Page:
For anyone who has driven from Oslo to Bergen, following the E16 motorway through the Valdres valley, they have definitely discovered the beautiful little city of Fagernes.
The name itself speaks of its beauty: ‘Fagernes' is a compound of the two Norwegian words ‘fager' and ‘nes' – meaning pretty (fager) and headland or spit (nes).
This sight awaits you on your way through the historic valley. You'll certainly know when you've arrived – with lake Strondafjorden opening up the landscape before you, the Valdres museum promontory jutting out into the lake, and the local Kvitberget mountain keeping watch over the city.
Where is Fagernes?
Fagernes is an important tourist hub in the former county of Oppland (now part of Innlandet) and serves all those travelling between Eastern Norway (Østlandet) and the West Coast (Vestlandet), as well as tourists heading up to the Beitostølen ski resort and further on into Jotunheimen National Park.
While it may be small, Fagernes is the capital of the Valdres district and the largest city in the valley with 1,800 people. It's definitely a major starting point for experiencing Norwegian seter (alpine or mountain pasture) tradition and culture, as well as breathtaking mountain scenery.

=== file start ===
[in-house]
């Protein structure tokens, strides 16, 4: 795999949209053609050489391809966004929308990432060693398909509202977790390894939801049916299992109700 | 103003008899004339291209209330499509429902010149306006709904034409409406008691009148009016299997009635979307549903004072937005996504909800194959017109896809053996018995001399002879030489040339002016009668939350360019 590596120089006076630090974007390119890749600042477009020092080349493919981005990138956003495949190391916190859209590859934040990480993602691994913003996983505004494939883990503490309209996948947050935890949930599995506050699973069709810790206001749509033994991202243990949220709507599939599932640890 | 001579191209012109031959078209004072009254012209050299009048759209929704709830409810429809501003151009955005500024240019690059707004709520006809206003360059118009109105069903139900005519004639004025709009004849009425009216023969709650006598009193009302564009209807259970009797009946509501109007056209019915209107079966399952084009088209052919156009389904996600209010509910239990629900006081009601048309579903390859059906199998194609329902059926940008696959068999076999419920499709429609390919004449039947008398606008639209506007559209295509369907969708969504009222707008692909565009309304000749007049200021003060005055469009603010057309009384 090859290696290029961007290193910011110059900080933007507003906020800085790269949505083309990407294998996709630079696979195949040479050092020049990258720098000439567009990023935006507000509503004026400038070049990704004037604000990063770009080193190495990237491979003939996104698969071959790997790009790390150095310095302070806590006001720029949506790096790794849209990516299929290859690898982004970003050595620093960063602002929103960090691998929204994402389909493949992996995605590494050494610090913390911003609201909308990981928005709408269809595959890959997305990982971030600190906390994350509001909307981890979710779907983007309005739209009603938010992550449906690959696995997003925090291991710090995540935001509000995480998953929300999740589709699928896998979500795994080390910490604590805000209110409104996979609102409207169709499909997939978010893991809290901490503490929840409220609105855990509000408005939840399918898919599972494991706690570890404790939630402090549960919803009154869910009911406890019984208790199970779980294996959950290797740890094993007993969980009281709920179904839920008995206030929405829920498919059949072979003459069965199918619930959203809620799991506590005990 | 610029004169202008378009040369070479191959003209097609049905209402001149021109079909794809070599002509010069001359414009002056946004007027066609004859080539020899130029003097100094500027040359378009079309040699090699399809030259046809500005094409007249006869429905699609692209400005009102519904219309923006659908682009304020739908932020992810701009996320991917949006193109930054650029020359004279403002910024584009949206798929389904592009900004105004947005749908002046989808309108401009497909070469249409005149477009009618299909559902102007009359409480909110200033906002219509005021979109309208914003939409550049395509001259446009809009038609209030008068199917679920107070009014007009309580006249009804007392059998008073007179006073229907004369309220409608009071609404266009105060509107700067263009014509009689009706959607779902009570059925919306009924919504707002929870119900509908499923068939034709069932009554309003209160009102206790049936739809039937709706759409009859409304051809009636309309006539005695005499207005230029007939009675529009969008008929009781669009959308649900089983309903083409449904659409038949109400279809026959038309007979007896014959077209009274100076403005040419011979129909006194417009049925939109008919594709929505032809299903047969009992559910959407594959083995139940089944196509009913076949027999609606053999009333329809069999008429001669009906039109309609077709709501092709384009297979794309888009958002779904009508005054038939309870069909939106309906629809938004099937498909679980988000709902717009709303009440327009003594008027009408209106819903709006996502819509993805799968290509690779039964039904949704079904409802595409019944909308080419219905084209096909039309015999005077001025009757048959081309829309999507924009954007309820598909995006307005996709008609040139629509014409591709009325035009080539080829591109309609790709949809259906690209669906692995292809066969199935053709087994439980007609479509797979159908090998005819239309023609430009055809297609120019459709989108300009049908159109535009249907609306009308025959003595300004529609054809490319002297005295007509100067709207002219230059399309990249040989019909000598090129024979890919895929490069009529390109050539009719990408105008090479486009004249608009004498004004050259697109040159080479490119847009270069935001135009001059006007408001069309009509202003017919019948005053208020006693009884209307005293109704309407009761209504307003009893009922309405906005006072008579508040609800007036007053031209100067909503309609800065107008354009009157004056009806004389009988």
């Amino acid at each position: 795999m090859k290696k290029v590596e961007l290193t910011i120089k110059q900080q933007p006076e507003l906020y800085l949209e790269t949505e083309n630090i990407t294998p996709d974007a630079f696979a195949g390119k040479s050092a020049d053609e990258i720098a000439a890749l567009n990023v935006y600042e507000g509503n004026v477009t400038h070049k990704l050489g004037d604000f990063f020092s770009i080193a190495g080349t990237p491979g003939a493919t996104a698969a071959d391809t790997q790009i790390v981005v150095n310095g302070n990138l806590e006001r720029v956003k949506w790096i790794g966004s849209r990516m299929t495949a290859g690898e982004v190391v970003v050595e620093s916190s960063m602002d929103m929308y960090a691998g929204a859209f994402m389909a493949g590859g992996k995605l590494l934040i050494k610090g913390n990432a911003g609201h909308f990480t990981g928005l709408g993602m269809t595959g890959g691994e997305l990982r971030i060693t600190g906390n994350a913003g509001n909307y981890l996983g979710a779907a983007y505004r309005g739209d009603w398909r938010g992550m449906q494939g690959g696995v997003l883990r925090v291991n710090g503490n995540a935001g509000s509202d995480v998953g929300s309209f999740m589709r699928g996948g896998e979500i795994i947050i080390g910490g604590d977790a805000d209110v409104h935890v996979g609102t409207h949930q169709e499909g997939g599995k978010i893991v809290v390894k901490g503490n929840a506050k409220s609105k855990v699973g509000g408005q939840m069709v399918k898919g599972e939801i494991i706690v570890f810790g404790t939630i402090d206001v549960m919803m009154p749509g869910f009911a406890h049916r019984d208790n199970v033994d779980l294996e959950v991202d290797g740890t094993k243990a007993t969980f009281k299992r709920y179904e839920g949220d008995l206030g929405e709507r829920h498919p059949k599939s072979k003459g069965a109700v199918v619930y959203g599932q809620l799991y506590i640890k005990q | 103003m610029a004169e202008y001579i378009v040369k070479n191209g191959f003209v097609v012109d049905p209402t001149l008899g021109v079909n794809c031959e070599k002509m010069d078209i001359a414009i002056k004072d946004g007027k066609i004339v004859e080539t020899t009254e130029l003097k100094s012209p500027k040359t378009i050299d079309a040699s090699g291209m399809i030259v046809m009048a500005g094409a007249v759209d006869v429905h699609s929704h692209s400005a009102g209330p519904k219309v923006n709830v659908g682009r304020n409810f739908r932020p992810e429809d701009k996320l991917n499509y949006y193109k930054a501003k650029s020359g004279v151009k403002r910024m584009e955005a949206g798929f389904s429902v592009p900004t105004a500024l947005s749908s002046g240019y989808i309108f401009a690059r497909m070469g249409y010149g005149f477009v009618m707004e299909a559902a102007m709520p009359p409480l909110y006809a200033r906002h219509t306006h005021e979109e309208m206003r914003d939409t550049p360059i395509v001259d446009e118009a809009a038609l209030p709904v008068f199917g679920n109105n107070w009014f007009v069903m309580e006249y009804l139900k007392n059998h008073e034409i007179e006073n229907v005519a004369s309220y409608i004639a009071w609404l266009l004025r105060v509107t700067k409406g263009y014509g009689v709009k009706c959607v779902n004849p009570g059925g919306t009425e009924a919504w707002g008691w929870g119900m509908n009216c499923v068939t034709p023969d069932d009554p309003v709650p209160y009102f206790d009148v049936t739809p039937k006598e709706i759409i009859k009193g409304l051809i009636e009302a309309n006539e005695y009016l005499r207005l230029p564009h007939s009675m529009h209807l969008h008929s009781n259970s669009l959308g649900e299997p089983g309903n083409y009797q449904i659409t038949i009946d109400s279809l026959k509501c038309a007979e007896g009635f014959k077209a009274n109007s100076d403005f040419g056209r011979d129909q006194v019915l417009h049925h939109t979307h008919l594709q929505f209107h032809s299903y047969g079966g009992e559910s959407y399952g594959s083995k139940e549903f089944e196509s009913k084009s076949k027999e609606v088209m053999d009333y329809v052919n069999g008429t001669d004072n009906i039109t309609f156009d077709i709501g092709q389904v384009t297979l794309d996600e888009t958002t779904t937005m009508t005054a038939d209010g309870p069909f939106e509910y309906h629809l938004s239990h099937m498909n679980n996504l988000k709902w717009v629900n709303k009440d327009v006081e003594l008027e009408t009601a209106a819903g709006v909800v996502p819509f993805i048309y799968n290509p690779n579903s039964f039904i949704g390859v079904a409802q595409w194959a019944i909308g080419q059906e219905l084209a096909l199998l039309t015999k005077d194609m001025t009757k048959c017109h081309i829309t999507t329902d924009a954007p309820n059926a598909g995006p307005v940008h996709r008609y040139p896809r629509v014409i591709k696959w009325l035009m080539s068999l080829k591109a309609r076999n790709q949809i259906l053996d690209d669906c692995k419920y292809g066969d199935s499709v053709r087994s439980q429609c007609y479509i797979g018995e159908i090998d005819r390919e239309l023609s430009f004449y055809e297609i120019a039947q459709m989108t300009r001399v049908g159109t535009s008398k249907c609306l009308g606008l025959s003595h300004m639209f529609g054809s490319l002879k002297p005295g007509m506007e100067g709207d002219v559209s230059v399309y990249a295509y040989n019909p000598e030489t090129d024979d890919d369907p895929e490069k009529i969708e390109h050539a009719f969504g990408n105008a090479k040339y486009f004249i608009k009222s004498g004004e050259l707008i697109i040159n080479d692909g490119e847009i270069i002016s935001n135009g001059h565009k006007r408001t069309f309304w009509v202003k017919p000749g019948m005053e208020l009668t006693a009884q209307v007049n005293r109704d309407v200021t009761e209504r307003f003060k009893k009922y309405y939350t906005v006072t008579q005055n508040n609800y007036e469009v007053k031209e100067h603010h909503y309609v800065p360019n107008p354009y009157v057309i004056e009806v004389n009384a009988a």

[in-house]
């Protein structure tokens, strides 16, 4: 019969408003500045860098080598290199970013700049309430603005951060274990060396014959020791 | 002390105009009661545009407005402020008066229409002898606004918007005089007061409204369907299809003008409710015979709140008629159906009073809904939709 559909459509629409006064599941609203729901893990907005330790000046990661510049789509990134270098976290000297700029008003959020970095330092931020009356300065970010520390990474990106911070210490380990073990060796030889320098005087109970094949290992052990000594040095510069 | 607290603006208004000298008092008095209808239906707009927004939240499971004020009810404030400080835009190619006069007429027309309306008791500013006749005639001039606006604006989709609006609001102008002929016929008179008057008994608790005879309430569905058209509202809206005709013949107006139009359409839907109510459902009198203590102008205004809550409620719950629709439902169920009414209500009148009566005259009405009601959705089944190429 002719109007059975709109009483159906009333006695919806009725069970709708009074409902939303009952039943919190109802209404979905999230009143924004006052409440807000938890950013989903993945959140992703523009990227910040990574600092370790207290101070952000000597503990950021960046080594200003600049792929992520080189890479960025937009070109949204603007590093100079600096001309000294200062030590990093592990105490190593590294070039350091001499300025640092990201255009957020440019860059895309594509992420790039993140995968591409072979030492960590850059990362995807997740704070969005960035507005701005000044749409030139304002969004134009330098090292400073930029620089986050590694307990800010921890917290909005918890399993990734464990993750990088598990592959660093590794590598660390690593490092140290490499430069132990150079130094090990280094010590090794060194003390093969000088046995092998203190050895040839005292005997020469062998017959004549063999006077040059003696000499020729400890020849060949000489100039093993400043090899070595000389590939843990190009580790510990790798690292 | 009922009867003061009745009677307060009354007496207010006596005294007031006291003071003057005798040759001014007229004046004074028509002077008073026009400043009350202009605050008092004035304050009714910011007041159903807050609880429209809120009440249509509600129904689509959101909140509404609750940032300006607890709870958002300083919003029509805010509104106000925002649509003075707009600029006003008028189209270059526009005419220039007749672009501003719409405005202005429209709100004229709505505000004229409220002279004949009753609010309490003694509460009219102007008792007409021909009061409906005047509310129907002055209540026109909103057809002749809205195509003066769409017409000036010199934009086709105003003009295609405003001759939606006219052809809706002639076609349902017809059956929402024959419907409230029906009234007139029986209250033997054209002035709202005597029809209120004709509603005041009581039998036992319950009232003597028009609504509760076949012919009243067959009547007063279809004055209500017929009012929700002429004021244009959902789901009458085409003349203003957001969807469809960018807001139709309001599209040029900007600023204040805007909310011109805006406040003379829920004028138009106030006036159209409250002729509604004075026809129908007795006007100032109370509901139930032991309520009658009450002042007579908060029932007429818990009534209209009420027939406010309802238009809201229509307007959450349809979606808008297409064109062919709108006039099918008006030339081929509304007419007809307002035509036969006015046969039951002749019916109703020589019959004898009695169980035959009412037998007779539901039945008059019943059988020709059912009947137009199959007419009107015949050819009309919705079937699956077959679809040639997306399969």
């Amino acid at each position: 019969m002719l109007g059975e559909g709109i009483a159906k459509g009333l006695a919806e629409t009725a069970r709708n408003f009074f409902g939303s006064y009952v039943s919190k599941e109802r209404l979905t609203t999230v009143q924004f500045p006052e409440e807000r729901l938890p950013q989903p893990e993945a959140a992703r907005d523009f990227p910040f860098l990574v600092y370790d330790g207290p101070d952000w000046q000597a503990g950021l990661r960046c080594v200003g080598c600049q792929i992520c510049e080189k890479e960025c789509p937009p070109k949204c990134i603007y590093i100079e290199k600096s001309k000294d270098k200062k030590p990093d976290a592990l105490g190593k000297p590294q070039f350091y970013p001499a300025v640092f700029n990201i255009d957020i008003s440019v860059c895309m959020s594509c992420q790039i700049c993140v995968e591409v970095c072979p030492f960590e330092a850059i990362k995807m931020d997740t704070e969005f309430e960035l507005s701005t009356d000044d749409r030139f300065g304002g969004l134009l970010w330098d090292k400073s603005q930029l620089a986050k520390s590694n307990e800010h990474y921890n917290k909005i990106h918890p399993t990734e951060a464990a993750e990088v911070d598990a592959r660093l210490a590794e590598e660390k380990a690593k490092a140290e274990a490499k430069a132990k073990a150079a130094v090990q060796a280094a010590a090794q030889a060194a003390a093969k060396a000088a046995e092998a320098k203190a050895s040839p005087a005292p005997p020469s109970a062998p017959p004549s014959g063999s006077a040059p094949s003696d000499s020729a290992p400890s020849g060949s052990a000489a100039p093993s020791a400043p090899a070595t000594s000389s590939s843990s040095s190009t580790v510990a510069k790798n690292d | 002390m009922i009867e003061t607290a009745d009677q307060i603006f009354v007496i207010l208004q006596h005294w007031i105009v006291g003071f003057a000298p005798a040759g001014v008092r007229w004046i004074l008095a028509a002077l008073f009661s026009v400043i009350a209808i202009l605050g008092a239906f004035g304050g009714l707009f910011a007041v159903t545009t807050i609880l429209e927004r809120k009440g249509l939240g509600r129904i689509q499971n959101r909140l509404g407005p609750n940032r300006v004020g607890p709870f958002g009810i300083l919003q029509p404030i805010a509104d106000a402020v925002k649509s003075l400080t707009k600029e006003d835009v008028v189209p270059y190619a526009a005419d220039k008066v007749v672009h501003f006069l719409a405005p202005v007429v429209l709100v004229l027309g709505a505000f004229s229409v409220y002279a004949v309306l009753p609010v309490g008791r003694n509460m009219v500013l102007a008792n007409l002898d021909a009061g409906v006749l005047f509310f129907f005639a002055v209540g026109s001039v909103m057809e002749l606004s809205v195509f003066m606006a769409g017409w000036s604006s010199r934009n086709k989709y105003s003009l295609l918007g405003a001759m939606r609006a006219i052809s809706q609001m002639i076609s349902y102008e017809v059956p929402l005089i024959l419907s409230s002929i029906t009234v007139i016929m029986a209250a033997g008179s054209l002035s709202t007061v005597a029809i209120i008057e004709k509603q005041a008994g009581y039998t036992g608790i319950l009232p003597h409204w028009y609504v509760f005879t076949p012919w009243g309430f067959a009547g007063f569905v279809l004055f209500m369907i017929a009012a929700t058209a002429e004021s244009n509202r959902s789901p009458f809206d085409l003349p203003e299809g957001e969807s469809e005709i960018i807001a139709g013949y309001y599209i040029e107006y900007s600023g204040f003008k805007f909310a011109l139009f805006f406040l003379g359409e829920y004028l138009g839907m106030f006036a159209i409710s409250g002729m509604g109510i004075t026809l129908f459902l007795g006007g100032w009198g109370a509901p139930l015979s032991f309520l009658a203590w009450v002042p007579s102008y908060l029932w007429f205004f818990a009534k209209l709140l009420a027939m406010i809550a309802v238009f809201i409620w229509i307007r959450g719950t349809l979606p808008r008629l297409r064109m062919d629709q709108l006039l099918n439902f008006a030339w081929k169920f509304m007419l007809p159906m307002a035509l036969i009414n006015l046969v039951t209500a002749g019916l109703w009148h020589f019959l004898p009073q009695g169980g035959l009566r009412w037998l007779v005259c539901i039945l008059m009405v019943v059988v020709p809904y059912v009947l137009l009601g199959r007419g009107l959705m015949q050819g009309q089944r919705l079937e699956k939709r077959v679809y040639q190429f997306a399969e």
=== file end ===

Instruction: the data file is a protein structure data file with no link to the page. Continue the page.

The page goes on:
One of Fagernes' attractions is the stunning Valdres Folk Museum, which comes alive on the 17th of May (Norway's National Day) and in summer. The museum houses the national bunad (Norwegian national costume), as well as the folk music, dance and musical instrument collections, making it quite a unique cultural hub.
So far museum workers have sourced 70,000 items from private and public collections around Norway, as well as photographed and researched their stories. No doubt adding to the significance of Fagernes as the storehouse of Norwegian cultural history.
On a sunny summer's day, you won't want to miss out on taking a walk through the museum's open air exhibits, and right around the promontory, where breathtaking scenic views of Fagernes, the lake and surrounding mountains, can be enjoyed.
There are several small islets in the lake, one of them called Vesleøya, which you can walk out to from the centre of town. A small bridge connects it to the city, and almost feels shrouded in a mystical air in the stillness of winter.
Traditional farming culture
Traditional mountain farming and the seter customs are still practiced and observed in Fagernes and the Valdres valley.